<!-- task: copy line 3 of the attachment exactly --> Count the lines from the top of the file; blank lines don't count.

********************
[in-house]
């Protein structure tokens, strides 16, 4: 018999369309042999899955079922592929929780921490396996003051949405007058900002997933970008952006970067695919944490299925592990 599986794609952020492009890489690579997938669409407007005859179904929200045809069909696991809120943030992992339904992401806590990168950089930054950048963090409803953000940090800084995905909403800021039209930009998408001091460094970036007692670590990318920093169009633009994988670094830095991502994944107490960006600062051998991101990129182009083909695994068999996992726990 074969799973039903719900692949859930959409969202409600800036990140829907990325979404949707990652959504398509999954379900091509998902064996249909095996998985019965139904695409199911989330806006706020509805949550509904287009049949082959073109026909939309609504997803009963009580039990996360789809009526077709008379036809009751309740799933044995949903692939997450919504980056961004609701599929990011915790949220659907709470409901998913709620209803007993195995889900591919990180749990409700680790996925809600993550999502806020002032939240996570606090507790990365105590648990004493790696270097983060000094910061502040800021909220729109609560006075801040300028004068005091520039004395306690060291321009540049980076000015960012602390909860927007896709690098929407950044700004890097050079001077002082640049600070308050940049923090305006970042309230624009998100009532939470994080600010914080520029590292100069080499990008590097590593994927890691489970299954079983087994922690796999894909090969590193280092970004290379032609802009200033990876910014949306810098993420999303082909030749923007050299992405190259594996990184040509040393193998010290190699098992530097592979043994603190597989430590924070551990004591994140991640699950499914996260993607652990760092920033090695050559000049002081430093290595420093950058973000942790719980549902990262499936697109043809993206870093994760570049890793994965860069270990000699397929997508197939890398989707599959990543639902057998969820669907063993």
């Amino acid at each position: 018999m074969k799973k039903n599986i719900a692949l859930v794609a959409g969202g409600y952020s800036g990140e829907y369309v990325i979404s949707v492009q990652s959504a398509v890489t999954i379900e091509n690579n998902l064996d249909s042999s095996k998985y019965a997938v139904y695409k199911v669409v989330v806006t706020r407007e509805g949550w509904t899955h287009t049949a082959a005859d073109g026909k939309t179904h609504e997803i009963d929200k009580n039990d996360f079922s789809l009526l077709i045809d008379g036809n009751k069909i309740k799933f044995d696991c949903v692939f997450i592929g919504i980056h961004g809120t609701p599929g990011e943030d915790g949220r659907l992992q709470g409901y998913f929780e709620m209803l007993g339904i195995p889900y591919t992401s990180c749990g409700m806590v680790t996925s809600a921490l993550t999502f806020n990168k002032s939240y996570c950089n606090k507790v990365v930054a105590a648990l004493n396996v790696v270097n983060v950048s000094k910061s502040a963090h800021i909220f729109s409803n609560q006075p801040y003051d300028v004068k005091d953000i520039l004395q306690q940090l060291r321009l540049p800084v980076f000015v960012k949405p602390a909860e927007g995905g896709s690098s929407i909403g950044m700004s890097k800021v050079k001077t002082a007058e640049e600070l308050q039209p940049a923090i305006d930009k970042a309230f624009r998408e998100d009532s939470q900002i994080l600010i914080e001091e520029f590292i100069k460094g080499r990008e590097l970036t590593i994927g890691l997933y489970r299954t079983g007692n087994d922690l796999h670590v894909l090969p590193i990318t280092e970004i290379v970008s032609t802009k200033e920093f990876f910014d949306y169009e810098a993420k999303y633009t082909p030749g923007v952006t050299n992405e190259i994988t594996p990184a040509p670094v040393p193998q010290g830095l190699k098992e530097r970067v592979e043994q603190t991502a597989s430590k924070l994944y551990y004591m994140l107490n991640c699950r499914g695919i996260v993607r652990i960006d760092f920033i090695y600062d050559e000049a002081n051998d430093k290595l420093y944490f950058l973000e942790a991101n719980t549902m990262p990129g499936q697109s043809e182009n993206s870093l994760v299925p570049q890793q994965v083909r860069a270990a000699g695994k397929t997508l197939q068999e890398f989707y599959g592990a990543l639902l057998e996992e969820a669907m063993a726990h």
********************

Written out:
């Amino acid at each position: 018999m074969k799973k039903n599986i719900a692949l859930v794609a959409g969202g409600y952020s800036g990140e829907y369309v990325i979404s949707v492009q990652s959504a398509v890489t999954i379900e091509n690579n998902l064996d249909s042999s095996k998985y019965a997938v139904y695409k199911v669409v989330v806006t706020r407007e509805g949550w509904t899955h287009t049949a082959a005859d073109g026909k939309t179904h609504e997803i009963d929200k009580n039990d996360f079922s789809l009526l077709i045809d008379g036809n009751k069909i309740k799933f044995d696991c949903v692939f997450i592929g919504i980056h961004g809120t609701p599929g990011e943030d915790g949220r659907l992992q709470g409901y998913f929780e709620m209803l007993g339904i195995p889900y591919t992401s990180c749990g409700m806590v680790t996925s809600a921490l993550t999502f806020n990168k002032s939240y996570c950089n606090k507790v990365v930054a105590a648990l004493n396996v790696v270097n983060v950048s000094k910061s502040a963090h800021i909220f729109s409803n609560q006075p801040y003051d300028v004068k005091d953000i520039l004395q306690q940090l060291r321009l540049p800084v980076f000015v960012k949405p602390a909860e927007g995905g896709s690098s929407i909403g950044m700004s890097k800021v050079k001077t002082a007058e640049e600070l308050q039209p940049a923090i305006d930009k970042a309230f624009r998408e998100d009532s939470q900002i994080l600010i914080e001091e520029f590292i100069k460094g080499r990008e590097l970036t590593i994927g890691l997933y489970r299954t079983g007692n087994d922690l796999h670590v894909l090969p590193i990318t280092e970004i290379v970008s032609t802009k200033e920093f990876f910014d949306y169009e810098a993420k999303y633009t082909p030749g923007v952006t050299n992405e190259i994988t594996p990184a040509p670094v040393p193998q010290g830095l190699k098992e530097r970067v592979e043994q603190t991502a597989s430590k924070l994944y551990y004591m994140l107490n991640c699950r499914g695919i996260v993607r652990i960006d760092f920033i090695y600062d050559e000049a002081n051998d430093k290595l420093y944490f950058l973000e942790a991101n719980t549902m990262p990129g499936q697109s043809e182009n993206s870093l994760v299925p570049q890793q994965v083909r860069a270990a000699g695994k397929t997508l197939q068999e890398f989707y599959g592990a990543l639902l057998e996992e969820a669907m063993a726990h």